Sixth form scholars from Central and Eastern Europe

10 December 2014
Posted by Heidi Salmons
Andrew Boggis (HMC Chairman, 2006) reports on the bright, ambitious and talented sixth formers from former east bloc countries who contribute so richly to the schools that host them

It began in 1992. Schools were opening doors to boys and girls from behind the erstwhile “Iron Curtain”. The Berlin Wall was down and the frontiers of Europe once again open enough to allow the
general population to rediscover their continent and one another. It was at this exciting time that an HMC scheme to enable talented students from the former communist countries to spend a year studying in a UK boarding school was established, “to foster bonds of understanding, trust and friendship between some of the most gifted young people across Europe”. Unashamedly the scheme
sought to identify the ablest of applicants from less affluent backgrounds.

In September of this year 90 new students started at 50 schools, mainly HMC but also some state boarding, GSA and Society of Heads’ schools. 60 of this year’s scholars have been awarded 100% scholarships; 30 are in the UK on generously subsidised places. From 13 countries (BosniaHerzegovina, Bulgaria, Croatia, Czech Republic, Estonia, Georgia, Moldova, Montenegro, Poland, Romania, Serbia, Slovakia and Ukraine) these students are the latest in a line of nearly 1,400 young people who since the scheme was established have spent one or now increasingly two years of the sixth form at a UK boarding school.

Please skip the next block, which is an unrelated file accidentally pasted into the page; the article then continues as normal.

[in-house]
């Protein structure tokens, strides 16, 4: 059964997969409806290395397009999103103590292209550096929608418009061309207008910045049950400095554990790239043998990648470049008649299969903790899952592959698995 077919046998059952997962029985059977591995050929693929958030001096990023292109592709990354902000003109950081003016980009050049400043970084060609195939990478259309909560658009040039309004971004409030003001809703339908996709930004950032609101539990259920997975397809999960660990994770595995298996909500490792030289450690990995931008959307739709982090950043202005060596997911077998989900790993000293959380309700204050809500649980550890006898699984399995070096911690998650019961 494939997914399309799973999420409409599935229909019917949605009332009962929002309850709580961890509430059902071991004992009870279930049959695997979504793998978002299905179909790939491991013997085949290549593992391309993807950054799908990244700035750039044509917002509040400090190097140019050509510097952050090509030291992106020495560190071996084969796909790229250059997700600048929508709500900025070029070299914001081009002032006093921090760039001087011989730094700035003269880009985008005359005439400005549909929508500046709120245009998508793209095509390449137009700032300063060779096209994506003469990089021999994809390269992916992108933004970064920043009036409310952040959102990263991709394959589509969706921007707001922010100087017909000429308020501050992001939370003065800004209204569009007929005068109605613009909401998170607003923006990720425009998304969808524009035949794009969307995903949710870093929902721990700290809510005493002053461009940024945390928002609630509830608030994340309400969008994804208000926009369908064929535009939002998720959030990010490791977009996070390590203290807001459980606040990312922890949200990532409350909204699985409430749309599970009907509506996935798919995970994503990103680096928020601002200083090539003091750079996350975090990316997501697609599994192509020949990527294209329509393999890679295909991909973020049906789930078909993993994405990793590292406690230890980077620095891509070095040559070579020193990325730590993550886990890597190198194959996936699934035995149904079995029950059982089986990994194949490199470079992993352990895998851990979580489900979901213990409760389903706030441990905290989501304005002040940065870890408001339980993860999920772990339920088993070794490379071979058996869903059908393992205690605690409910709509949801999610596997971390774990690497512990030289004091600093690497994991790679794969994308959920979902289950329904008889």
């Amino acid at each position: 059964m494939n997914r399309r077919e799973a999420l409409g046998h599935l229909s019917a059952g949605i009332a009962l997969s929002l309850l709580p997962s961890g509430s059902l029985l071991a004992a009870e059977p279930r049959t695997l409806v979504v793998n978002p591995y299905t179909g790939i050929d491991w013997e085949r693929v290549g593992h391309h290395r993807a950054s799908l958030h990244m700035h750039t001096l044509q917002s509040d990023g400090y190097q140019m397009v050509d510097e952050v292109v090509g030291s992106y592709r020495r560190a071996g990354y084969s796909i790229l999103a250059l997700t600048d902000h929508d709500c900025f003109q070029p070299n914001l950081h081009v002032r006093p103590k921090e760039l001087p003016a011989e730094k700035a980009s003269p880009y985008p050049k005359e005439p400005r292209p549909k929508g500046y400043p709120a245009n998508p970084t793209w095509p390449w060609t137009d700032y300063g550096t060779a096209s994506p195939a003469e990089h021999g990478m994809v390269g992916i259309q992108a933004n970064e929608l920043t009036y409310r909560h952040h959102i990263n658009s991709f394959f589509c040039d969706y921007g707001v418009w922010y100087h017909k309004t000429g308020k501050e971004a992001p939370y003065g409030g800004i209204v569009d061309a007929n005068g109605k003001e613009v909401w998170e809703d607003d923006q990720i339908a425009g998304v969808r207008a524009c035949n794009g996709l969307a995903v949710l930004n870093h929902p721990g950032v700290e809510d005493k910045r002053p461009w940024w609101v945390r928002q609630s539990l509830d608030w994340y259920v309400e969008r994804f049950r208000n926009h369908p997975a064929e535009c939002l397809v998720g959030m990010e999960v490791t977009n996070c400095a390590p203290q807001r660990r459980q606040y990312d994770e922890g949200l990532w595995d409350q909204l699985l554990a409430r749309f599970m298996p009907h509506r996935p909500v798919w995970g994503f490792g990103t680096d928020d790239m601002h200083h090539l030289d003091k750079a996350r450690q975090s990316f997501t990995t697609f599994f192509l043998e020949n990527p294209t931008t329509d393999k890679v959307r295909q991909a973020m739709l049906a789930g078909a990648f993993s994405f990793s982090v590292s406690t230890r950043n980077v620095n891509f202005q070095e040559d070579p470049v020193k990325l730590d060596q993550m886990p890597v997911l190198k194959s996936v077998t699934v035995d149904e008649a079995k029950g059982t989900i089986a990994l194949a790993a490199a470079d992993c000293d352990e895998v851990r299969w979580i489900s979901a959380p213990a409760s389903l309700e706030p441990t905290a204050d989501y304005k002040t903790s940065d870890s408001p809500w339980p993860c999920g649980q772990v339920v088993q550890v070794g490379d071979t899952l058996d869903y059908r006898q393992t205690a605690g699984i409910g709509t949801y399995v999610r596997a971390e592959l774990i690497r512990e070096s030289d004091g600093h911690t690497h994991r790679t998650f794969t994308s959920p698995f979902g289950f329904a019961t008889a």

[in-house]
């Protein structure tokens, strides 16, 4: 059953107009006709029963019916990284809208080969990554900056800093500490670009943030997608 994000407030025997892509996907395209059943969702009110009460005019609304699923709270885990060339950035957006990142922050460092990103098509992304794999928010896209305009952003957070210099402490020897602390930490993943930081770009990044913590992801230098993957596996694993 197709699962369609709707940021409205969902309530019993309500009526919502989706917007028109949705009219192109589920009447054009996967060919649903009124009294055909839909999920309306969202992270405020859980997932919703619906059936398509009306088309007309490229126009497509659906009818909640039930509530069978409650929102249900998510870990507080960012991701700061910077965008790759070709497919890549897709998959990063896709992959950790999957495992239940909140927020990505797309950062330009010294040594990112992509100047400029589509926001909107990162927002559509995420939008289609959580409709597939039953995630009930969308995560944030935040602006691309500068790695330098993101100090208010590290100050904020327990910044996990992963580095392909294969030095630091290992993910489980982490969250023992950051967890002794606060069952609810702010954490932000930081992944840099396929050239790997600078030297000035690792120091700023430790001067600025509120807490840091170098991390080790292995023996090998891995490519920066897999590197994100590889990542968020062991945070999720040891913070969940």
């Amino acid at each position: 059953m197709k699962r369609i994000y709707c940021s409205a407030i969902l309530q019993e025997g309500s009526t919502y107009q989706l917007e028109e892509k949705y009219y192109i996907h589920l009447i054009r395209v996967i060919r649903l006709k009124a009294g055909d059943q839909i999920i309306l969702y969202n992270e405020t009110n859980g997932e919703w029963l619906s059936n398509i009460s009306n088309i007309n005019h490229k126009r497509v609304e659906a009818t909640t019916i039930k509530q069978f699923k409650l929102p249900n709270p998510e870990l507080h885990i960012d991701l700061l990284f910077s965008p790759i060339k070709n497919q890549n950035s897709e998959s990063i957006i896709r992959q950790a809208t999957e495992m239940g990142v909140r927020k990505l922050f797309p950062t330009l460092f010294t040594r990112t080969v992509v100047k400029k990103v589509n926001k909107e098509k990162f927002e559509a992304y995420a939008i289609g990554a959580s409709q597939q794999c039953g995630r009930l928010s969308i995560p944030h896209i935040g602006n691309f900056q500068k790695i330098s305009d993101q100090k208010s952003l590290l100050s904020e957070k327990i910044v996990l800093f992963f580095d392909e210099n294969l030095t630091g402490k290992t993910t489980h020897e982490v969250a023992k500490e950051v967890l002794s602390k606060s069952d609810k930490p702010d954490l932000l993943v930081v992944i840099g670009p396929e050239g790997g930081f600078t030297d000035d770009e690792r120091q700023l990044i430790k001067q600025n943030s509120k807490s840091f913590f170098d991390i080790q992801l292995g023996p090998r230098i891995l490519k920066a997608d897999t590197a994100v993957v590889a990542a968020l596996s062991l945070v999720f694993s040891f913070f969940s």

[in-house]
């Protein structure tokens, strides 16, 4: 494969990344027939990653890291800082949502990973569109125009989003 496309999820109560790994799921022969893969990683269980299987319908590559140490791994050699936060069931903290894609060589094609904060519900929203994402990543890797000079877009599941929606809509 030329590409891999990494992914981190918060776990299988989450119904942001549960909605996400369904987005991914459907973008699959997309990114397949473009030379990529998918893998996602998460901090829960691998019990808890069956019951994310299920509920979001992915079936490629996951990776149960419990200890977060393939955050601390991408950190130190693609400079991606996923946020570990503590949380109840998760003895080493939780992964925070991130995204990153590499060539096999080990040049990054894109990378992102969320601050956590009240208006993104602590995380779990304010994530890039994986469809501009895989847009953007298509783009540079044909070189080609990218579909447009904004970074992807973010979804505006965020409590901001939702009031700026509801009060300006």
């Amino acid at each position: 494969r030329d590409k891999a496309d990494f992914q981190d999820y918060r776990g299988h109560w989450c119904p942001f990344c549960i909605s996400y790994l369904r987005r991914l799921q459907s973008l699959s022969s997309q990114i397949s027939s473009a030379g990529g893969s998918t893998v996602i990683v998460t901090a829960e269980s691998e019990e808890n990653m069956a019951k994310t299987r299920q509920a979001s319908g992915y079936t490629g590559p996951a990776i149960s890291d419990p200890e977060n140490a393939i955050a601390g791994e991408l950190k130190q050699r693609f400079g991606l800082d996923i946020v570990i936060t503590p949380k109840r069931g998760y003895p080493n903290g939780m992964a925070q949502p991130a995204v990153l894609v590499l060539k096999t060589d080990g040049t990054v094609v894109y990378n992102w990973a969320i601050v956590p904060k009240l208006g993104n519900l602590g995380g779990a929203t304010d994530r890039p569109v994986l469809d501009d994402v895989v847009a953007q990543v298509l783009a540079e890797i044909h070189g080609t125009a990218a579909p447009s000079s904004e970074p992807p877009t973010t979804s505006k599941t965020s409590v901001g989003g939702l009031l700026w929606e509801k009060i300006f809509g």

The situation in Europe today offers little cause for complacency. Recent horrifying events in Ukraine (quite apart from political and social unrest in several countries) have focussed the spotlight once again on former east bloc countries and highlighted the fragility of some of these fledgling democracies. This in turn re-emphasises just how relevant and noble are the original aims of the scholarship scheme.

The HMC scheme was established just over twenty years ago as a way of investing in the peace and security of the world in which our pupils will live in the decades to come.
Nothing that is happening in Europe today suggests that that aim is any less relevant today than it was twenty years ago.

Read more in issue 3 of Insight (p20)